If your passion is vegetable gardening, you may have had this experience: All your children are grown, but your vegetable garden hasn’t gotten any smaller. Your neighbors and closest friends don’t seem to be at home when you, loaded down with garden produce, knock on their doors. You begin to get a distinct impression that they are trying to avoid you.
Sounds like your garden has been out-producing your needs and that of your friends and neighbors. The obvious solution would be to cut back on your gardening. While that may be obvious to the non-gardener, it’s not an option for an inveterate gardener like you. But there is a solution that will keep you and many more people well-fed and happy!
Why not consider becoming a vendor at your local farmers’ market? It worked for me, and it can for you, too. Your garden doesn’t have to be humungous to meet your own needs and still have enough produce to take to market. Farmers’ markets, especially those in small communities like ours, almost always need more fresh produce vendors.
For the past four years, my wife and I have been vendors at the Selah Farmers’ Market where we have sold vegetables, small fruits, and bouquets. We can count on selling out almost every week. The money we make is always welcome, but the real payoff is the joy we have in making new friends and knowing we are putting fresh food on the tables and beauty in the homes of our community.
Think back to last year when you visited your local farmers’ market. Think about the surplus produce you grew that would have sold quite well. How about some of the things you grew that weren’t available at the market? And if you can fill an unfilled niche, you will have a steady flow of customers coming back to your stall week after week. The niche we found and filled was supplying old-fashioned country bouquets.
Only one vendor had flowers-beautiful sunflowers sold by the stem. I decided to sell bouquets. I turned part of my vegetable garden into a cutting garden-mostly for annuals-but also some perennials to use in the following years.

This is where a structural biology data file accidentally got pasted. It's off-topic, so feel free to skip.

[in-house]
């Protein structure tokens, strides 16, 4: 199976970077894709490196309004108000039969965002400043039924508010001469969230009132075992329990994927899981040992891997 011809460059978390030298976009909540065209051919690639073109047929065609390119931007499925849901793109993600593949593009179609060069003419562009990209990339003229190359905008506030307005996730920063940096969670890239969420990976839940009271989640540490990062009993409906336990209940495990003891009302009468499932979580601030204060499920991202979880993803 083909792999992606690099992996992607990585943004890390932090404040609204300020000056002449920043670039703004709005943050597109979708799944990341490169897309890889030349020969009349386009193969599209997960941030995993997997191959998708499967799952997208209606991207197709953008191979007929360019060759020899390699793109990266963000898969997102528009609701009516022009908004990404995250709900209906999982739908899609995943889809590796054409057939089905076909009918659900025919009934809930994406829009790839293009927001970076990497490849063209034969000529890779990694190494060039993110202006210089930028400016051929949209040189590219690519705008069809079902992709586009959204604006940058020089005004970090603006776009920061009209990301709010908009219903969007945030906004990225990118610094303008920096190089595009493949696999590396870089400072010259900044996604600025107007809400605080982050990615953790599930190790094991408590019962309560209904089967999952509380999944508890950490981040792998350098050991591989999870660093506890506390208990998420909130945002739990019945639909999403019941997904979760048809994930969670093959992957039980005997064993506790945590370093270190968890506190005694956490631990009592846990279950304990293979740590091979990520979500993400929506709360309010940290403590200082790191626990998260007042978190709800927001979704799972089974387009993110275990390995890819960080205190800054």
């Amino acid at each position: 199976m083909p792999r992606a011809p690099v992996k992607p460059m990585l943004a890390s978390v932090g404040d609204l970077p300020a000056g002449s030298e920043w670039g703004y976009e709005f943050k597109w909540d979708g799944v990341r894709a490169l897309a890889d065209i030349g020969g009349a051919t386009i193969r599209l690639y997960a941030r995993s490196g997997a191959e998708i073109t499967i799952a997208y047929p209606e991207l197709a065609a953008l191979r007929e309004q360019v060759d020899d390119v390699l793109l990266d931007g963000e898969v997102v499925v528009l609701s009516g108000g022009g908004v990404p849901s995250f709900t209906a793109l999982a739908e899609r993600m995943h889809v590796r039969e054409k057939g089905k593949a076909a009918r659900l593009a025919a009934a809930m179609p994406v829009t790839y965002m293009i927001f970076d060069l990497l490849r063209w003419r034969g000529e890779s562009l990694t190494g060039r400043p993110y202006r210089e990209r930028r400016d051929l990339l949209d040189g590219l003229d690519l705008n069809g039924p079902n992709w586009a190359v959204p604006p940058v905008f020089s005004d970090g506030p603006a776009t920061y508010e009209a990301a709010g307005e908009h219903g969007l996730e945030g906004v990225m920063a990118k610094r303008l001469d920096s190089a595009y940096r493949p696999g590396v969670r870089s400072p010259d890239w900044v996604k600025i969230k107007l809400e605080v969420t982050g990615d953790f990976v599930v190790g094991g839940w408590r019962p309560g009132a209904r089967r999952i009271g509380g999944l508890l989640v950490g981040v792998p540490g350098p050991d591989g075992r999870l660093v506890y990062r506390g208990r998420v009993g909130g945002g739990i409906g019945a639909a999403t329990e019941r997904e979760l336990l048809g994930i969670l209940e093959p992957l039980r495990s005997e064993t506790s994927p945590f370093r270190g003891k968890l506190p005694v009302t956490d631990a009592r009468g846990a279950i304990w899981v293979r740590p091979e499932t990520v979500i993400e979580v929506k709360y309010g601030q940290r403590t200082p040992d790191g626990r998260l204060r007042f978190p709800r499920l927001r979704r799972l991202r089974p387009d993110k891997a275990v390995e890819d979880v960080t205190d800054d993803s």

Knowing that people who shop at the market spend a lot of time looking, buying, and visiting before leaving for home, I add some extras to my bouquet sales bouquets in vases packed securely in low boxes to stabilize them for the trip home. We also let all our customers know that we will hold their purchases until they are through shopping.
Plan your garden so you will have a steady stream of produce throughout the market season. You will need to use successive planting to insure that you do have a continual harvest right up to the first killing frost. Nothing is more disappointing to the vendor and customer than not having enough produce available.
Successful vendors greet all potential customers as they pass by their stalls. Take time to answer their questions about your produce and how it can be prepared for the table. Having copies of recipes available for your customers is a good idea, especially for unfamiliar fruits and vegetables. Do not hesitate to let your customers know that you stand behind your produce with a money-back-guarantee.
Take time to get to know the other vendors. Before the market opens each week, make the rounds to see what produce is available. When your regular customers ask for produce that you do not have, you can direct them to vendors who do. I also like to check prices being asked by other vendors so my prices won’t be out of line, but I don’t hesitate to charge a little more if my produce warrants it, or less if I feel their prices are a little high.
This is the time of the year to contact the market manager (sometimes called the market master) to talk about your interest in becoming a vendor. Ask for a copy of the rules and regulations that govern the market. It’s better to know well before the market season begins what the health regulations and expectations of vendors are. Market managers are excellent sources of answers for many of the questions you will have.
If you do not grow enough produce to make it worthwhile to operate your own booth, consider joining forces with one or two other gardeners. By pooling your produce you will have plenty and you can alternate weeks operating your stall. This is a common practice at some markets, but check first with the market manager to see if such an arrangement is acceptable.
Whether you have a market stall of your own or partner with another gardener, you will find that being a vendor at a farmers’ market is not only richly fulfilling, but will add another dimension to your gardening
Jim McLain is a Master Gardener in the Yakima Valley of Washington state. He used to teach in public schools and is now retired. Once a month, he writes a gardening column for the Yakima Herald-Republic’s “Voices of Selah” supplement. Jim has been a vendor for four years at the Selah Farmers’ Market in Selah, Washington. He has served on the operating committee of the market for the last three years.